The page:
The senator released only a single year of tax returns during his 2016 presidential bid, from 2014, while his opponent Hillary Clinton released eight years of returns. Sanders also delayed filing his presidential campaign personal financial report with the Federal Election Commission, asking for two extensions, and ultimately never filed after losing the nomination to Clinton.
The Sanders campaign did not answer questions about his income for this story.
Here is what we already know about his finances:
Sanders made $ 125,100 when he first started as a member of the House of Representatives in 1991, according to report on congressional salaries compiled by the Congressional Research Service. Congressional salaries climbed slightly through the years. His pay was $ 165,200 when he was elected to the Senate in 2006 and has steady at $ 174,000 since 2009. In recent years, he has received an annual pension of about $ 5,000 from the city of Burlington for his time as mayor, according to Senate Financial Disclosure Report forms.
His income jumped nearly 500% after he ran for president in 2016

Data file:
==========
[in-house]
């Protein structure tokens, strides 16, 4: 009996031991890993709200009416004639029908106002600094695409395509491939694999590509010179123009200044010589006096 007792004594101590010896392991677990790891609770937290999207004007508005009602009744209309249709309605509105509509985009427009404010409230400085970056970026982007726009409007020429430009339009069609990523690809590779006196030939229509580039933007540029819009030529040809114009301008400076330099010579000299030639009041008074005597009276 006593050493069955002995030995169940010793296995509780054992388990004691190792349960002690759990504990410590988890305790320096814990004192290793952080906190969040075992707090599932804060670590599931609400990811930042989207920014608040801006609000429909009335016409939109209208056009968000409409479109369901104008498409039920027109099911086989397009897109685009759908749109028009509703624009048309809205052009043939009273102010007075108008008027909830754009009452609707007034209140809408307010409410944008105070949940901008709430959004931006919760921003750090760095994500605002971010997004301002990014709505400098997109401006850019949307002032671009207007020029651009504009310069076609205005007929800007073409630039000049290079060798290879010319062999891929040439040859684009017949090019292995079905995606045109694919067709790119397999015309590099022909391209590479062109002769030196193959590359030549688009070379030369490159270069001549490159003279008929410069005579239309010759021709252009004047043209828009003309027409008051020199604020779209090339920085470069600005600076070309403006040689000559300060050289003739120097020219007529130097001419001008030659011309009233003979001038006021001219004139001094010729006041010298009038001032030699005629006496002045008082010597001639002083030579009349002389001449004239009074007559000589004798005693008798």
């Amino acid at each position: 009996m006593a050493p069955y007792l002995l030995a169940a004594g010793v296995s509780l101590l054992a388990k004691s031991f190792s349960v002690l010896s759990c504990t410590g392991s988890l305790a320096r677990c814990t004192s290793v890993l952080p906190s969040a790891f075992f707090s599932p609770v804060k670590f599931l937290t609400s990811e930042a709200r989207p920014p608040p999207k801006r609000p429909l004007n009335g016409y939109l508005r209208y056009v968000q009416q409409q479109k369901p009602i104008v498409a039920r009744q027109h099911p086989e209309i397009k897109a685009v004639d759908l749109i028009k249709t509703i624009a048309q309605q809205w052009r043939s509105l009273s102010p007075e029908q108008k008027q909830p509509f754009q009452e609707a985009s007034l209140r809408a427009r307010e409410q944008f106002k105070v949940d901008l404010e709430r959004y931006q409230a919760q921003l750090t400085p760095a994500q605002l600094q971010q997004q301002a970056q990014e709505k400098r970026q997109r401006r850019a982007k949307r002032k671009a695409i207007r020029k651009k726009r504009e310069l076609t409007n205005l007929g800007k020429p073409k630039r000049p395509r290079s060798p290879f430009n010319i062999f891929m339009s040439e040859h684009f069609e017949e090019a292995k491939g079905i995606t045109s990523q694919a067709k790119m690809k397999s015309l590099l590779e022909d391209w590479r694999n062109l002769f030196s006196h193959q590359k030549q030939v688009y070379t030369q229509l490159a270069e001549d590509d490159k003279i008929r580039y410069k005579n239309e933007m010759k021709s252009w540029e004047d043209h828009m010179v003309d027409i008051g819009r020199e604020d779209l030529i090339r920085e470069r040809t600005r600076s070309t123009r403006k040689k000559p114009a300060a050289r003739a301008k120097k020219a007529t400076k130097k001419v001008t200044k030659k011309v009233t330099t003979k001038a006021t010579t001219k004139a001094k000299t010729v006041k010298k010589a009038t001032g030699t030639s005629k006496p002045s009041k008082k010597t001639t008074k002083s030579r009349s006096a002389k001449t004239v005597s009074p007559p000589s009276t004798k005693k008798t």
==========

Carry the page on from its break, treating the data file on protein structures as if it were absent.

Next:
Sanders' income topped $ 1 million for the first time in 2016, when he ran for president. His Senate disclosure forms show that he made $ 868,005 in royalties in 2016, the year he published "Our Revolution," which made the New York Times Best Sellers list. Sanders made another $ 880,630 in royalties in 2017, mostly from "Our Revolution" and another new book, "Guide to Political Revolution." He also published a book in 2018, "Where We Go from Here: Two Years in the Resistance," but 2018 numbers haven't been released yet.
He has 3 houses
Sanders bought a Capitol Hill row house in 2007 for $ 489,000 and a Burlington home in 2009 for $ 405,000, according to property records.
In 2016, he bought a vacation home in North Hero, Vermont, on Lake Champlain, paying $ 575,000 through a trust called the Islands Family Trust. The property experts say a trust allows families to purchase financial information and can help them avoid legal costs, although the details of Sanders' trust are not publicly available.
He has investments and some debt
Jane Sanders holds mutual funds through her retirement plans. Because Senate disclosure forms reveal only a range, the exact amount is unclear, but the value is listed at $ 176,029 to $ 766,000.
Bernie Sanders had thousands of dollars in credit card listed on his disclosure forms until 2016. As of 2017, Sanders has two outstanding mortgages: one valued at $ 250,000 to $ 500,000, and the other at $ 100,000 to $ 250,000.
He will probably be paid when he retires
$ 121,000 a year when he leaves the Senate, according to a formula provided by the Congressional Research Service.